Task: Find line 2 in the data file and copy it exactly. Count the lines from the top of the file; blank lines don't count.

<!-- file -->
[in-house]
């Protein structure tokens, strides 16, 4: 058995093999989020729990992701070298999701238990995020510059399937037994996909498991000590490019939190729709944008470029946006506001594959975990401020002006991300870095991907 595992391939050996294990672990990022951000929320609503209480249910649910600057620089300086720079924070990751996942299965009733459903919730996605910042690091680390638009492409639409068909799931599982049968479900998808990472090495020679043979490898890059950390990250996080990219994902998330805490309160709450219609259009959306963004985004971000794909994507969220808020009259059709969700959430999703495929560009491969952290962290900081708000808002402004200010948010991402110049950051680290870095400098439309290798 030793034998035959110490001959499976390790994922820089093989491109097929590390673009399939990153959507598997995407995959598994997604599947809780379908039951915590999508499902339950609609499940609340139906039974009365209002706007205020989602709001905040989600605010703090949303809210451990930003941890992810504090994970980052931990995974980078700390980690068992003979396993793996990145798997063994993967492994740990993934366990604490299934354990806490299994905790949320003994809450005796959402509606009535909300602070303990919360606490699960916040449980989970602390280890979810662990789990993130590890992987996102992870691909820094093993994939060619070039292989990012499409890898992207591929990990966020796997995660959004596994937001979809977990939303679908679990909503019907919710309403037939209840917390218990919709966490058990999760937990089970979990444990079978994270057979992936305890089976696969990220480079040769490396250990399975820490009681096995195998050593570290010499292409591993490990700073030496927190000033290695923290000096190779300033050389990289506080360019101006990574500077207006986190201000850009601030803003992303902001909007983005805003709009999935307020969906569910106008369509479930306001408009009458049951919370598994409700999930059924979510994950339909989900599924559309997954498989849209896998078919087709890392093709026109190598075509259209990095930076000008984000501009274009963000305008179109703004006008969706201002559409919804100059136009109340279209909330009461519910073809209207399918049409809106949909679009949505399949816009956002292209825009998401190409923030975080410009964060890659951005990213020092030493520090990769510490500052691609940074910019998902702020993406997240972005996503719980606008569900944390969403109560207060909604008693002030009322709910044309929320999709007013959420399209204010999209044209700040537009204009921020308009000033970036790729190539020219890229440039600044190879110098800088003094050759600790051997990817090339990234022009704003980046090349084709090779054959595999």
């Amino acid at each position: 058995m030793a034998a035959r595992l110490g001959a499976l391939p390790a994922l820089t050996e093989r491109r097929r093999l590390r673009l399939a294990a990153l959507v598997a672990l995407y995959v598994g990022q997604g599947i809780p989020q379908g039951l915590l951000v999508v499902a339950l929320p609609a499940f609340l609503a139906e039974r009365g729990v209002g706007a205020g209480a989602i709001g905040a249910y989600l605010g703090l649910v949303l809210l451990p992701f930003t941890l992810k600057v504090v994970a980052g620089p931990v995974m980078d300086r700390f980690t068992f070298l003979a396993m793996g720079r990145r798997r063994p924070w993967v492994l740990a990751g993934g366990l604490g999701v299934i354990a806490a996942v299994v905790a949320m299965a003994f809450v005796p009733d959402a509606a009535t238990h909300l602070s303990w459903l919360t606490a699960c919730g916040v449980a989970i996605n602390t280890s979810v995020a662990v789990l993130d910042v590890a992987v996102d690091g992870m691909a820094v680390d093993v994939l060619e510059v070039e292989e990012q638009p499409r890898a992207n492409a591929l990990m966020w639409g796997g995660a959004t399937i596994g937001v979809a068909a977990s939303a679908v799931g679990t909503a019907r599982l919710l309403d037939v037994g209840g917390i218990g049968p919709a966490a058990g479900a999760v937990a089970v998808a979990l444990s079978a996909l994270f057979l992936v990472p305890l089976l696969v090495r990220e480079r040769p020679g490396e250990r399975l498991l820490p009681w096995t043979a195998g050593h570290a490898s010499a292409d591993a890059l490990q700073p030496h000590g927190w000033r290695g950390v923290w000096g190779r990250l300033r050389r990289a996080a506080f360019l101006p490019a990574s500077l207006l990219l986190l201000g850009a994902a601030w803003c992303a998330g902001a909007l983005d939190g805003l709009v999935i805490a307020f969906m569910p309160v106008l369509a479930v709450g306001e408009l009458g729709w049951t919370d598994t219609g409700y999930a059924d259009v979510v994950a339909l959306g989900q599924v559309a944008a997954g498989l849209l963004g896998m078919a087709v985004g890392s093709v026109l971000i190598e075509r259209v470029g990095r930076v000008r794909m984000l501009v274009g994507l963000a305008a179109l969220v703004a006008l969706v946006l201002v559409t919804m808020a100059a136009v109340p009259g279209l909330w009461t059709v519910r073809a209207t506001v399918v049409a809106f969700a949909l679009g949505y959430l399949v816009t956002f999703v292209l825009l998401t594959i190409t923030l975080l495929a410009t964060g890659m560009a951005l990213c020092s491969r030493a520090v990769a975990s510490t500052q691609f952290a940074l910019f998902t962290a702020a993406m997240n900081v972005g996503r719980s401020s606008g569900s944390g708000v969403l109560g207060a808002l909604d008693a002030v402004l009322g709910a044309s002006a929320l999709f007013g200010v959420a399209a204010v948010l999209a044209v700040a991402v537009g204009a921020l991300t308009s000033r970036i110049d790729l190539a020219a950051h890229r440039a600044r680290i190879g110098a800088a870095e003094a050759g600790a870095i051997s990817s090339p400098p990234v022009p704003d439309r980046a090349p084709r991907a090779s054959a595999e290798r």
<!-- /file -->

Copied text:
């Protein structure tokens, strides 16, 4: 058995093999989020729990992701070298999701238990995020510059399937037994996909498991000590490019939190729709944008470029946006506001594959975990401020002006991300870095991907 595992391939050996294990672990990022951000929320609503209480249910649910600057620089300086720079924070990751996942299965009733459903919730996605910042690091680390638009492409639409068909799931599982049968479900998808990472090495020679043979490898890059950390990250996080990219994902998330805490309160709450219609259009959306963004985004971000794909994507969220808020009259059709969700959430999703495929560009491969952290962290900081708000808002402004200010948010991402110049950051680290870095400098439309290798 030793034998035959110490001959499976390790994922820089093989491109097929590390673009399939990153959507598997995407995959598994997604599947809780379908039951915590999508499902339950609609499940609340139906039974009365209002706007205020989602709001905040989600605010703090949303809210451990930003941890992810504090994970980052931990995974980078700390980690068992003979396993793996990145798997063994993967492994740990993934366990604490299934354990806490299994905790949320003994809450005796959402509606009535909300602070303990919360606490699960916040449980989970602390280890979810662990789990993130590890992987996102992870691909820094093993994939060619070039292989990012499409890898992207591929990990966020796997995660959004596994937001979809977990939303679908679990909503019907919710309403037939209840917390218990919709966490058990999760937990089970979990444990079978994270057979992936305890089976696969990220480079040769490396250990399975820490009681096995195998050593570290010499292409591993490990700073030496927190000033290695923290000096190779300033050389990289506080360019101006990574500077207006986190201000850009601030803003992303902001909007983005805003709009999935307020969906569910106008369509479930306001408009009458049951919370598994409700999930059924979510994950339909989900599924559309997954498989849209896998078919087709890392093709026109190598075509259209990095930076000008984000501009274009963000305008179109703004006008969706201002559409919804100059136009109340279209909330009461519910073809209207399918049409809106949909679009949505399949816009956002292209825009998401190409923030975080410009964060890659951005990213020092030493520090990769510490500052691609940074910019998902702020993406997240972005996503719980606008569900944390969403109560207060909604008693002030009322709910044309929320999709007013959420399209204010999209044209700040537009204009921020308009000033970036790729190539020219890229440039600044190879110098800088003094050759600790051997990817090339990234022009704003980046090349084709090779054959595999």